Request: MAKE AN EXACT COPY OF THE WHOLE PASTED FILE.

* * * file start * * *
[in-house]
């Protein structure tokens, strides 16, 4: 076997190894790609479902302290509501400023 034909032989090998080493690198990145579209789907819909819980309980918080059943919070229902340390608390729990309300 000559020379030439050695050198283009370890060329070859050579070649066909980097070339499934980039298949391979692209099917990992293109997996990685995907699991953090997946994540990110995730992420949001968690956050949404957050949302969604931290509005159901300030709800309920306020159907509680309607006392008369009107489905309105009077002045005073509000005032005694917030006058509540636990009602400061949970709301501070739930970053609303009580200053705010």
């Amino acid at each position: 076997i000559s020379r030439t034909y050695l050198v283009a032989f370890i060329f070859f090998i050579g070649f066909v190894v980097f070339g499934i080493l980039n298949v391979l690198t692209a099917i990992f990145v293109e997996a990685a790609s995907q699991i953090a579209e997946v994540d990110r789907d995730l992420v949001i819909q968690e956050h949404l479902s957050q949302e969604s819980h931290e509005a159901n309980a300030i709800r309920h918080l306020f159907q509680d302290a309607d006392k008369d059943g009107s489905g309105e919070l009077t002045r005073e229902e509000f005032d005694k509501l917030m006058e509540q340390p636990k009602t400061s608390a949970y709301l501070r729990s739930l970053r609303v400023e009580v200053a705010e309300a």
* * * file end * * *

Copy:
[in-house]
């Protein structure tokens, strides 16, 4: 076997190894790609479902302290509501400023 034909032989090998080493690198990145579209789907819909819980309980918080059943919070229902340390608390729990309300 000559020379030439050695050198283009370890060329070859050579070649066909980097070339499934980039298949391979692209099917990992293109997996990685995907699991953090997946994540990110995730992420949001968690956050949404957050949302969604931290509005159901300030709800309920306020159907509680309607006392008369009107489905309105009077002045005073509000005032005694917030006058509540636990009602400061949970709301501070739930970053609303009580200053705010």
């Amino acid at each position: 076997i000559s020379r030439t034909y050695l050198v283009a032989f370890i060329f070859f090998i050579g070649f066909v190894v980097f070339g499934i080493l980039n298949v391979l690198t692209a099917i990992f990145v293109e997996a990685a790609s995907q699991i953090a579209e997946v994540d990110r789907d995730l992420v949001i819909q968690e956050h949404l479902s957050q949302e969604s819980h931290e509005a159901n309980a300030i709800r309920h918080l306020f159907q509680d302290a309607d006392k008369d059943g009107s489905g309105e919070l009077t002045r005073e229902e509000f005032d005694k509501l917030m006058e509540q340390p636990k009602t400061s608390a949970y709301l501070r729990s739930l970053r609303v400023e009580v200053a705010e309300a």